Designing a Content-First Approach
I first heard of “Atomic Design” in a presentation by Jeremy Keith at Breaking Development Nashville in 2011. He gave the opening keynote entitled, “There is No Mobile Web,” in which he challenged us to tackle “content first” web design instead of creating layouts into which we pour our content. Jeremy went on to describe how he creates “pattern portfolios” beginning with the “atoms” of a site before he ever thinks about the layout of specific pages. This idea was very appealing to me because it addressed a fundamental challenge we were facing—how can we design for the flexible complexity that is the web? In fact, the concept is something I brought back to Sparkbox with the hope of integrating it into our workflow. I’ll be honest, we struggled.
Only months before this conference, I had read a brilliant piece by Mark Boulton about designing from the content out. I started writing about how we were attempting to do this, and we’ve been evolving how we work ever since.
Burning the Candle at Both Ends
At Sparkbox, we try to burn the candle at both ends by making progress on the whole as well as on the parts. Often, this means we’re using a tool like Photoshop or Sketch to both design the “atoms” in our system, but also to rough together those atoms and get a sense for how they feel in the context where they’ll be experienced by our users. We’ve found that style prototypes can be a great tool for getting atoms together on a page. Samantha does this with Style Tiles. Dan does it with Element Collages. Steve has written about something similar to a style prototype... Honestly, all these are valid approaches.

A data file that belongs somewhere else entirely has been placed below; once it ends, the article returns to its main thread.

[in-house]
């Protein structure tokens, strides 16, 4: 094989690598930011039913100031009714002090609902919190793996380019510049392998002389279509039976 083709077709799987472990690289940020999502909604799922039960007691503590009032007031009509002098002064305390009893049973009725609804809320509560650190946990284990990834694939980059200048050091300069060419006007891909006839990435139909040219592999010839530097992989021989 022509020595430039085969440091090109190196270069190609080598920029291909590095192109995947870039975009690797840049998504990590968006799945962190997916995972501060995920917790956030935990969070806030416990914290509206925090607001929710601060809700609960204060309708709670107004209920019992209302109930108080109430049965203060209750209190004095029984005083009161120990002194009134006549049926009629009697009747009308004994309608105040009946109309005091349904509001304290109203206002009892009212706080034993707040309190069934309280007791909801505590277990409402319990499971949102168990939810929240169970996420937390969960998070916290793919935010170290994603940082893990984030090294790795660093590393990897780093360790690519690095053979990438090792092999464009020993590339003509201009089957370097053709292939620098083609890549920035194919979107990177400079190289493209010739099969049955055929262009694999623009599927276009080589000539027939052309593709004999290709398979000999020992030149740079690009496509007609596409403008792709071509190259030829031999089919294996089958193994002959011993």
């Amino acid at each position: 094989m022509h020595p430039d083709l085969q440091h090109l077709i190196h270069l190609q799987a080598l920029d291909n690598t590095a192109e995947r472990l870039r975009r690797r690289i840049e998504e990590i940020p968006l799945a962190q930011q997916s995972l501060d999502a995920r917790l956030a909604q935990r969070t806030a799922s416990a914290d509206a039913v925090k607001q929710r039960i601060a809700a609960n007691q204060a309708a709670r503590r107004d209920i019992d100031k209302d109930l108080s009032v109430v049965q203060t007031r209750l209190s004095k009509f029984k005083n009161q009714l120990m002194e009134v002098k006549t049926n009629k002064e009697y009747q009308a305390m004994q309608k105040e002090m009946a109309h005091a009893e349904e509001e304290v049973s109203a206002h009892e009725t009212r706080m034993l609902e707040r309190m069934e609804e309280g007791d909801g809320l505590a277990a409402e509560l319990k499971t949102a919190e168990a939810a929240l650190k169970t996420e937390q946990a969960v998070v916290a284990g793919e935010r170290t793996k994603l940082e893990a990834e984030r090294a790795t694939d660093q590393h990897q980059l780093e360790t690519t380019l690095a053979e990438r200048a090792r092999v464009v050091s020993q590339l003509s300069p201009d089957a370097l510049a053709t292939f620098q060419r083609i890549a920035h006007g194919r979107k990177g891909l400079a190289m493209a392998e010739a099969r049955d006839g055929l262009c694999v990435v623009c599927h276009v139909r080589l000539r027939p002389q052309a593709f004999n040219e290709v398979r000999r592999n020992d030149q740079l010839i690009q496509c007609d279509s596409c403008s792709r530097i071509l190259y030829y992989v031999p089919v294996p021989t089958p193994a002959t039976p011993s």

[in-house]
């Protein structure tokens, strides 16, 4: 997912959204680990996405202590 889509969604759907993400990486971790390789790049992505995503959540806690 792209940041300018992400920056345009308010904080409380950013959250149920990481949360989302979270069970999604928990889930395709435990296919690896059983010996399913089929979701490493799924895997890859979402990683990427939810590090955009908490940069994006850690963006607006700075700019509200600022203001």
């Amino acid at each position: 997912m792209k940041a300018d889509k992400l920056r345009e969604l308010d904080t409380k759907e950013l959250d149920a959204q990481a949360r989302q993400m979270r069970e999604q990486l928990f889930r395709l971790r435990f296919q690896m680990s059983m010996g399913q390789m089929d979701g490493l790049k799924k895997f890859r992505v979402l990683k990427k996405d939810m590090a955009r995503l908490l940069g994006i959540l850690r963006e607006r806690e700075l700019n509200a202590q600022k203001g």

Communicating Hierarchy Across Viewport Widths
One idea that I’ve been trying to express in our workshops is how important it is to establish and maintain hierarchy across viewport widths. As we lose screen real estate, we also lose some of the tools we have to communicate that hierarchy. This is especially critical as you begin to incorporate concepts like atomic design into your workflow, because changing a single component without considering how it interacts with other components in your design system may inadvertently change the perceived priority of an experience. While I do see great value in what Brad and Dave are doing with Pattern Lab, we’ve found that this kind of atomic thinking must be used in tandem with a more holistic view. We have to consider how all these atoms, molecules, and organisms work together to communicate priority—even across viewport widths. At Sparkbox, we use content priority guides and wireframes in addition to content prototypes.
If there’s one thing I’ve learned in my experience working on larger projects, it’s that modularity is a requirement of maintainable systems. The challenge is balance, but the reward is well worth the effort. I can whole-heartedly recommend adopting atomic thinking—I only want to do so with a caution to keep pulse on the priority being established as you design and build your modules. As Carl Sagan said, “The beauty of a living thing is not the atoms that go into it, but the way those atoms are put together.”